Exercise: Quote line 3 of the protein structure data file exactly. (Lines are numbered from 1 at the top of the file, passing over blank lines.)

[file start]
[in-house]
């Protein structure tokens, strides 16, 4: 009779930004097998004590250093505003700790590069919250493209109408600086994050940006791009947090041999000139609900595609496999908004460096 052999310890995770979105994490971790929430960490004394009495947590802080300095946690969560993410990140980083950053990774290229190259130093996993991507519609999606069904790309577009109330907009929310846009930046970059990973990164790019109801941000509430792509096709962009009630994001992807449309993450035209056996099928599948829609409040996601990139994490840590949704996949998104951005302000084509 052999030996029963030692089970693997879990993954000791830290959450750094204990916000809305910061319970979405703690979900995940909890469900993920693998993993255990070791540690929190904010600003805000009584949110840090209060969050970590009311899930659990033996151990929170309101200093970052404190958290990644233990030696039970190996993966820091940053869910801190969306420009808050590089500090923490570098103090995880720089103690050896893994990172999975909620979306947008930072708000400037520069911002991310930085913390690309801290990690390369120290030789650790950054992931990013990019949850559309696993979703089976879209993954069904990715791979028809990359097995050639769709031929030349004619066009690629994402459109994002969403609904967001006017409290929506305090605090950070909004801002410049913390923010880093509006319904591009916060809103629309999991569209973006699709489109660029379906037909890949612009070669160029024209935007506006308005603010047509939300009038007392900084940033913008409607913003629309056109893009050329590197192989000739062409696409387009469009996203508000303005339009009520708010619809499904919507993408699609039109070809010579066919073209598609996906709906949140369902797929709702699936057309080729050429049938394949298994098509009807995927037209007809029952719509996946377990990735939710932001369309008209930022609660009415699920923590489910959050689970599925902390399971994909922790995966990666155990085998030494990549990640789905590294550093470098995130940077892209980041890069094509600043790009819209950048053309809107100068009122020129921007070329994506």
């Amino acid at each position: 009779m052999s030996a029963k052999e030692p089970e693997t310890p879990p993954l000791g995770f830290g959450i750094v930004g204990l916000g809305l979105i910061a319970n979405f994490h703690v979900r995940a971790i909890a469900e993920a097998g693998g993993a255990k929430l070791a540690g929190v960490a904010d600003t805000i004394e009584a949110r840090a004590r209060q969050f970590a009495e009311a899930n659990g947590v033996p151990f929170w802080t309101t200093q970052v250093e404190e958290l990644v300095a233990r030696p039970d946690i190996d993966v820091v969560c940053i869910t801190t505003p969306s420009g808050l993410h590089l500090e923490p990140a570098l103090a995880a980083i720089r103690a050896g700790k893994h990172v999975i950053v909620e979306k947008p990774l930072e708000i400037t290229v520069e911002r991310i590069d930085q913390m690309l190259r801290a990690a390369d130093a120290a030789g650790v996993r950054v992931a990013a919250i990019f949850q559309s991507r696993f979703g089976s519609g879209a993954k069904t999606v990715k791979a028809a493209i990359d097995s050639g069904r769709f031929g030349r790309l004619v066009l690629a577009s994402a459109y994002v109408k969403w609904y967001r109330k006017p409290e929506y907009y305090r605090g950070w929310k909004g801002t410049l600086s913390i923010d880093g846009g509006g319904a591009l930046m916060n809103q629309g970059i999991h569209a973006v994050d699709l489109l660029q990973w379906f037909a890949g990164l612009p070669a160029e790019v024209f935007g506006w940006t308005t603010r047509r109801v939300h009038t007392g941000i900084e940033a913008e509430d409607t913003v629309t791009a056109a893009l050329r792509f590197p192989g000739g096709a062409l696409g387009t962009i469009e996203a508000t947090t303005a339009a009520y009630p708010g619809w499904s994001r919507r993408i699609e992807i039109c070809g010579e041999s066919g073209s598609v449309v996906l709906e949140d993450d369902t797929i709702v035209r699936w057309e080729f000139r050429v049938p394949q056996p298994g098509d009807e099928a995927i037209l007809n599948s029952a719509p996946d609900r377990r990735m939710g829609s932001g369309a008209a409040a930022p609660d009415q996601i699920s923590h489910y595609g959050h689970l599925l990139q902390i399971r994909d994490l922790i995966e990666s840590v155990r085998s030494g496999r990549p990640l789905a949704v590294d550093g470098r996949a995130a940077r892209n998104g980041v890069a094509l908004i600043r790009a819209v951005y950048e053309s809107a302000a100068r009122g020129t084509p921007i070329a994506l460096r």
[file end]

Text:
């Amino acid at each position: 009779m052999s030996a029963k052999e030692p089970e693997t310890p879990p993954l000791g995770f830290g959450i750094v930004g204990l916000g809305l979105i910061a319970n979405f994490h703690v979900r995940a971790i909890a469900e993920a097998g693998g993993a255990k929430l070791a540690g929190v960490a904010d600003t805000i004394e009584a949110r840090a004590r209060q969050f970590a009495e009311a899930n659990g947590v033996p151990f929170w802080t309101t200093q970052v250093e404190e958290l990644v300095a233990r030696p039970d946690i190996d993966v820091v969560c940053i869910t801190t505003p969306s420009g808050l993410h590089l500090e923490p990140a570098l103090a995880a980083i720089r103690a050896g700790k893994h990172v999975i950053v909620e979306k947008p990774l930072e708000i400037t290229v520069e911002r991310i590069d930085q913390m690309l190259r801290a990690a390369d130093a120290a030789g650790v996993r950054v992931a990013a919250i990019f949850q559309s991507r696993f979703g089976s519609g879209a993954k069904t999606v990715k791979a028809a493209i990359d097995s050639g069904r769709f031929g030349r790309l004619v066009l690629a577009s994402a459109y994002v109408k969403w609904y967001r109330k006017p409290e929506y907009y305090r605090g950070w929310k909004g801002t410049l600086s913390i923010d880093g846009g509006g319904a591009l930046m916060n809103q629309g970059i999991h569209a973006v994050d699709l489109l660029q990973w379906f037909a890949g990164l612009p070669a160029e790019v024209f935007g506006w940006t308005t603010r047509r109801v939300h009038t007392g941000i900084e940033a913008e509430d409607t913003v629309t791009a056109a893009l050329r792509f590197p192989g000739g096709a062409l696409g387009t962009i469009e996203a508000t947090t303005a339009a009520y009630p708010g619809w499904s994001r919507r993408i699609e992807i039109c070809g010579e041999s066919g073209s598609v449309v996906l709906e949140d993450d369902t797929i709702v035209r699936w057309e080729f000139r050429v049938p394949q056996p298994g098509d009807e099928a995927i037209l007809n599948s029952a719509p996946d609900r377990r990735m939710g829609s932001g369309a008209a409040a930022p609660d009415q996601i699920s923590h489910y595609g959050h689970l599925l990139q902390i399971r994909d994490l922790i995966e990666s840590v155990r085998s030494g496999r990549p990640l789905a949704v590294d550093g470098r996949a995130a940077r892209n998104g980041v890069a094509l908004i600043r790009a819209v951005y950048e053309s809107a302000a100068r009122g020129t084509p921007i070329a994506l460096r």